These ideas are depicted in some of Desmond’s behaviour on Lost. When Desmond foresees a storm where Claire’s shelter is struck by lightning, he builds a high tower next to it with a golf club on the top. From previously observing thunderstorms, he believes in the causal relationship between a thunderstorm and lightning striking the highest point. So when the storm hits, it is his tower that is struck by lightning, not Claire’s shelter, and Claire and Charlie remain safe. Similarly, in Season 2 when Desmond once fails to press the button during his time in the hatch, the flight 815 plane crashes. In the final episode when Locke tells Desmond he is not going to press the button, Desmond panics when he remembers that the last time he didn’t press the button, people died. He has projected a causal relationship onto the event of not pressing the button and the effect of people dying or something bad happening.
It should be noted that this causal relationship projection is a result of inductive reasoning, i.e. reasoning from specific examples (such as not pressing the button and 815 crashing) to formulate general propositions (that if the button isn’t pressed, people will die). Philosopher Hume was sceptical about inductive reasoning as it is only probabilistic, in that its conclusion is probable given the evidence, but is not based upon firmly deductive reasoning. Desmond continues to press the hatch button as a result of such inductive reasoning, but he later doubts this reasoning for doing so. Moreover, he also doubts his inability to change the future, attempting to change it at the end of “Flashes Before Your Eyes” by warning the barman to duck when he knew someone was coming into the pub to hit him. Considering the barman managed to duck where he didn’t in the original timeline hints that the chain of events is in fact changeable, although it is suggested that the important results, things that are “supposed to happen” are not. How does that work?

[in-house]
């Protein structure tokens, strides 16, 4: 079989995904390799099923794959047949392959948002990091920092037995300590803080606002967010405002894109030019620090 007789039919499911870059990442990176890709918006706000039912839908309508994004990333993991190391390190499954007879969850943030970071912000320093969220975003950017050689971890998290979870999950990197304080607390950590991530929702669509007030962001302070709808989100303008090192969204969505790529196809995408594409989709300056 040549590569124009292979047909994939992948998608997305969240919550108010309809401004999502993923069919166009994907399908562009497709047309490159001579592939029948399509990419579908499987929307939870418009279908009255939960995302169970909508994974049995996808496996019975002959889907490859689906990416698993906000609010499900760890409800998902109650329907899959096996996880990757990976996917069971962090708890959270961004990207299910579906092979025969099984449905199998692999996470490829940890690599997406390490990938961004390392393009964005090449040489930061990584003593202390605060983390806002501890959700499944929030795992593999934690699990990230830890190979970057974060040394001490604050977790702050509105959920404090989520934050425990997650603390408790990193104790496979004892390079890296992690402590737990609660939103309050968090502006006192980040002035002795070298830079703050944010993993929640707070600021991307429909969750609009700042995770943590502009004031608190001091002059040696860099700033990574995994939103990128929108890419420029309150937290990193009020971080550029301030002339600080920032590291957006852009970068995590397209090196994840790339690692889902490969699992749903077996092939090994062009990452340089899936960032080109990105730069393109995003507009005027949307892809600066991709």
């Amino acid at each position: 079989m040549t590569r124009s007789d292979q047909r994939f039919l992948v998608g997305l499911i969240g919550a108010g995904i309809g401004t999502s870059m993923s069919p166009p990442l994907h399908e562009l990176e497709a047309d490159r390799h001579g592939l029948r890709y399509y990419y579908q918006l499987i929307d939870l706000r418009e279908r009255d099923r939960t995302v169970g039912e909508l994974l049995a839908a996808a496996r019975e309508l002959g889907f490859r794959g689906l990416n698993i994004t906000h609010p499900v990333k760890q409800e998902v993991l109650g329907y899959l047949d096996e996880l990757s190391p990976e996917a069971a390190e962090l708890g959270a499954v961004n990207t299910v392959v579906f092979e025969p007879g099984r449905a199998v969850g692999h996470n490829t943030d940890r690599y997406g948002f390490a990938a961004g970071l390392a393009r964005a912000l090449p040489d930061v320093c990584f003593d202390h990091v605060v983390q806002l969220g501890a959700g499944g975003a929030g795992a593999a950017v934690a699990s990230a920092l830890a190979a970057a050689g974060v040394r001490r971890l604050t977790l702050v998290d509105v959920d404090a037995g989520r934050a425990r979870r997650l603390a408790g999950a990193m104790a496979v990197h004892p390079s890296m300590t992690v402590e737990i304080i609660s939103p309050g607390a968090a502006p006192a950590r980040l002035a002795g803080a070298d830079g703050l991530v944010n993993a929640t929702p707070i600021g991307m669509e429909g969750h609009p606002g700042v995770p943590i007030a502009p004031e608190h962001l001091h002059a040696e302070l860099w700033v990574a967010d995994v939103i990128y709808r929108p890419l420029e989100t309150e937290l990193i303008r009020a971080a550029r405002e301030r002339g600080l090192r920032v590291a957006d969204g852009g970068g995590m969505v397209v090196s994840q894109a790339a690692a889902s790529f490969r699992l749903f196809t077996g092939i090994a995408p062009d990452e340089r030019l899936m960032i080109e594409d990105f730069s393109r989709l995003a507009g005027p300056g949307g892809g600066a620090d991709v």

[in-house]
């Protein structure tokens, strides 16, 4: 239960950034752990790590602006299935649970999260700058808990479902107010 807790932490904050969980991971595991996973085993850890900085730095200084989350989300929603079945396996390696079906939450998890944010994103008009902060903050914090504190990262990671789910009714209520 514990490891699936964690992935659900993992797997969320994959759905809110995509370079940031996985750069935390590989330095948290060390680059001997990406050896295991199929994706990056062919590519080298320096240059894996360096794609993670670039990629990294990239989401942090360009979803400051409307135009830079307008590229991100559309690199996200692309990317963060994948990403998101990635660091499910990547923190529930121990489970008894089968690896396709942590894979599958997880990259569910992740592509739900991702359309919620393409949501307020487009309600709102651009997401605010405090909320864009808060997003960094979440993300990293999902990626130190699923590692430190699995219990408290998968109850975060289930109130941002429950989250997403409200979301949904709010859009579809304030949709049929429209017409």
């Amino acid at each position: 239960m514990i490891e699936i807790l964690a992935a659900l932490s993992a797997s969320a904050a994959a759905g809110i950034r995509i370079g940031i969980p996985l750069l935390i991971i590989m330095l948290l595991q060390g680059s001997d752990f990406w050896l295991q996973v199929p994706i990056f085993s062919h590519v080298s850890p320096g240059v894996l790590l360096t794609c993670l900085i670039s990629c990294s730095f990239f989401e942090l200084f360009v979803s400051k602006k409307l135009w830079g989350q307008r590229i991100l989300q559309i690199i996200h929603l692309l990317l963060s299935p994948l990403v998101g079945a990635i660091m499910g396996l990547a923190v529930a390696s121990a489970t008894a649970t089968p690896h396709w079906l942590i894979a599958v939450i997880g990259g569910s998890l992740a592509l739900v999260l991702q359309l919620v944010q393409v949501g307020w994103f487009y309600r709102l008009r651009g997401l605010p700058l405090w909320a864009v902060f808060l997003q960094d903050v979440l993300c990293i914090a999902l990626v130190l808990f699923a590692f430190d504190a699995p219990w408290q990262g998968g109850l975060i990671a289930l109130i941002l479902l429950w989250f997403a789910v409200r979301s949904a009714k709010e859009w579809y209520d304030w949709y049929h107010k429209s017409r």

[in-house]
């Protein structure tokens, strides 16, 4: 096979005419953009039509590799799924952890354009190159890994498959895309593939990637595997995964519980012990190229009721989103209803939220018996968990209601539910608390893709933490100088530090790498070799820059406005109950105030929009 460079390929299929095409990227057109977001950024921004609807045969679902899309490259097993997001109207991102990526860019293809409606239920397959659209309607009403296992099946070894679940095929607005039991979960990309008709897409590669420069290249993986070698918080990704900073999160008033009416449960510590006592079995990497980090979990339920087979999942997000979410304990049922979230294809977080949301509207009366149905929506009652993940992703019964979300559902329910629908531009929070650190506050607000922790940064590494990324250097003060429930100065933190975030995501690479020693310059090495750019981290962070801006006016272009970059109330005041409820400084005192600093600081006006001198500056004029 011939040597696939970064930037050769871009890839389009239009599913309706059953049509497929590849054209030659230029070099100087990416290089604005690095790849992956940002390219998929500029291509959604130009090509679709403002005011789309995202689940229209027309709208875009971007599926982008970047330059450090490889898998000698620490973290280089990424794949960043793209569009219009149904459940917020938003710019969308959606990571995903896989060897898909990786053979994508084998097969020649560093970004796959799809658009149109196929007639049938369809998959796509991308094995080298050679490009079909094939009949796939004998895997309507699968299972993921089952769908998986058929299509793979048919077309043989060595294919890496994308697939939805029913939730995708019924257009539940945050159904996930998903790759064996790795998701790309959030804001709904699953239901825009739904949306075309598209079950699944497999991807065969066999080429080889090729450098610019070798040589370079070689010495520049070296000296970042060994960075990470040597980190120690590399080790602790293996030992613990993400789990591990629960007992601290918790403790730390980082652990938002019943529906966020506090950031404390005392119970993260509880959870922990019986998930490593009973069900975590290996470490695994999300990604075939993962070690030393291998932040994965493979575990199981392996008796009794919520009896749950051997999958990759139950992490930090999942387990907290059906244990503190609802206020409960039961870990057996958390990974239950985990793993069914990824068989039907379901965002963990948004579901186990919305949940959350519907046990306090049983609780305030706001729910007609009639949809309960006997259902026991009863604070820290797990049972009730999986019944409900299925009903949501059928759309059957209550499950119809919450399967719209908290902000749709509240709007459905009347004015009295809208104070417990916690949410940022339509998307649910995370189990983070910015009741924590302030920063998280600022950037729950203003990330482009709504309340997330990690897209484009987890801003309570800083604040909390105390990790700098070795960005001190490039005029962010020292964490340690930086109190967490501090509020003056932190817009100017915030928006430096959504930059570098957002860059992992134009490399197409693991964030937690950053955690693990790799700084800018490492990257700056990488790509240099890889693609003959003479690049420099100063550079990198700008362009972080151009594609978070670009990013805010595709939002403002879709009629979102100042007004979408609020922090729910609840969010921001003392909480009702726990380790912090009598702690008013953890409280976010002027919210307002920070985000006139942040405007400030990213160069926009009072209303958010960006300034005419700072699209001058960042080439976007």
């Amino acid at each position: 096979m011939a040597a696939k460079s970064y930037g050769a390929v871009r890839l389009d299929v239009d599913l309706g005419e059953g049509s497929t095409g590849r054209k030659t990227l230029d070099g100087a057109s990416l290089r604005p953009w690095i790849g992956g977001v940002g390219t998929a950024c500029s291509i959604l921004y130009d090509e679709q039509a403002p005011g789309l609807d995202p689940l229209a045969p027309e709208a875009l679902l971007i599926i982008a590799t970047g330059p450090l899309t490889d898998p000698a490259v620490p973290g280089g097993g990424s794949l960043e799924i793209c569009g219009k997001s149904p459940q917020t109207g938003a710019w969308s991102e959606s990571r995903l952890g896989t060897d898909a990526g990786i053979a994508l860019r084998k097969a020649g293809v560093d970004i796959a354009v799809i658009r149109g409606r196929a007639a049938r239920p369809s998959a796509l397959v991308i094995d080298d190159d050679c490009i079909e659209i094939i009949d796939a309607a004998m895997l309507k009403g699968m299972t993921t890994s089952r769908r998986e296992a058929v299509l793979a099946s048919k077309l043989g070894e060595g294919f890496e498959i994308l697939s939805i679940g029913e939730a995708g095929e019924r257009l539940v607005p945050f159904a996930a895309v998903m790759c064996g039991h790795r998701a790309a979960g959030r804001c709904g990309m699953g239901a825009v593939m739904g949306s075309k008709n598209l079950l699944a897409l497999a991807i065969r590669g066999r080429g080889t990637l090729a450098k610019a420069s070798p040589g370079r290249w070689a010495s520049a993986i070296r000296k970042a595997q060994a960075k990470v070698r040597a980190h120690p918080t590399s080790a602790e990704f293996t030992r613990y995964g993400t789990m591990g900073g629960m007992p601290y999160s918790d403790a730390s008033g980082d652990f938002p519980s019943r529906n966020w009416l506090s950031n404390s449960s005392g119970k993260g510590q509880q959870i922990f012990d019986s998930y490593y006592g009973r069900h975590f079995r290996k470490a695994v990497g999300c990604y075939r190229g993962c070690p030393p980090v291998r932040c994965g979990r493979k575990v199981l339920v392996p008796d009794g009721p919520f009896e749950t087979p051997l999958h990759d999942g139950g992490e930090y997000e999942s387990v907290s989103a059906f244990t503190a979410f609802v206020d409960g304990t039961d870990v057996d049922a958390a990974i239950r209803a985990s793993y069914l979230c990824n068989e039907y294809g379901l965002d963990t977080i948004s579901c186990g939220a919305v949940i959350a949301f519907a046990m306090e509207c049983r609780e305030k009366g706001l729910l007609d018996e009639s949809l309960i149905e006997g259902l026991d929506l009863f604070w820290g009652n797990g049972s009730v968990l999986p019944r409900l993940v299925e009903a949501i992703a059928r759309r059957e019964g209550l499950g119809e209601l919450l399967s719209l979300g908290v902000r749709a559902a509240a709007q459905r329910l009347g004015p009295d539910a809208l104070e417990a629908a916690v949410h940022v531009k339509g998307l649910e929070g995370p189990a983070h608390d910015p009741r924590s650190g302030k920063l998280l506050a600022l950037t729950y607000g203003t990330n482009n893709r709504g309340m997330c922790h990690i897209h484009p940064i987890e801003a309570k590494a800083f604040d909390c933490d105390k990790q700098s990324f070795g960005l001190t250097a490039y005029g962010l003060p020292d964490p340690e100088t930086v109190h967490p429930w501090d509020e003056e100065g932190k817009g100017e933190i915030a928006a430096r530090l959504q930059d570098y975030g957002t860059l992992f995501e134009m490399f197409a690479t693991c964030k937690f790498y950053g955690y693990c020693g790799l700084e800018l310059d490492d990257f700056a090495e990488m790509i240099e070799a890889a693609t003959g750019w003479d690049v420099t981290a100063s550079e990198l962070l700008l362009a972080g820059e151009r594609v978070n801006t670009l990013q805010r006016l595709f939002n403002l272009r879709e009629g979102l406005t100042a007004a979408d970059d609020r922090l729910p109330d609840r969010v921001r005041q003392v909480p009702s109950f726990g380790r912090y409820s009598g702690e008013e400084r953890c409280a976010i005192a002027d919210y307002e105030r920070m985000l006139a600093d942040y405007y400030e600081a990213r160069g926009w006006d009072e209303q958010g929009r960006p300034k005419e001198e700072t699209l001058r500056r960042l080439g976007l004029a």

Free Will & Determinism: David Hume
Philosopher David Hume examined the Free Will vs. Determinism conflict: are we free to make our own decisions, or are all our actions pre-determined? He settled on a compatibalist approach, arguing that whilst we are free to make choices and are morally accountable for our actions, the universe and events within it are pre-determined. David Hume proposes two main concepts:
Necessity – “the uniformity, observable in the operations of nature; where similar objects are constantly conjoined together”
Liberty - “a power of acting or not acting, according to the determinations of the will”
Hume argues that liberty requires necessity because if actions weren’t necessitated then they wouldn’t have anything in common with our “motives, inclinations and circumstances”.
- If our actions aren’t linked to our will then they can’t be free and are a matter of chance.
- Chance is something which is “universally not allowed to exist” due to necessity and the universality of nature.
- Therefore our actions must be linked to our will.
Since we possess liberty, i.e. the power of acting or not acting, we are free; however our will is determined by our motives, inclinations, circumstances, etc., so we are also determined. David Hume’s proposal is therefore that free will and determinism are compatible.
Free Will & Determinism: Desmond Hume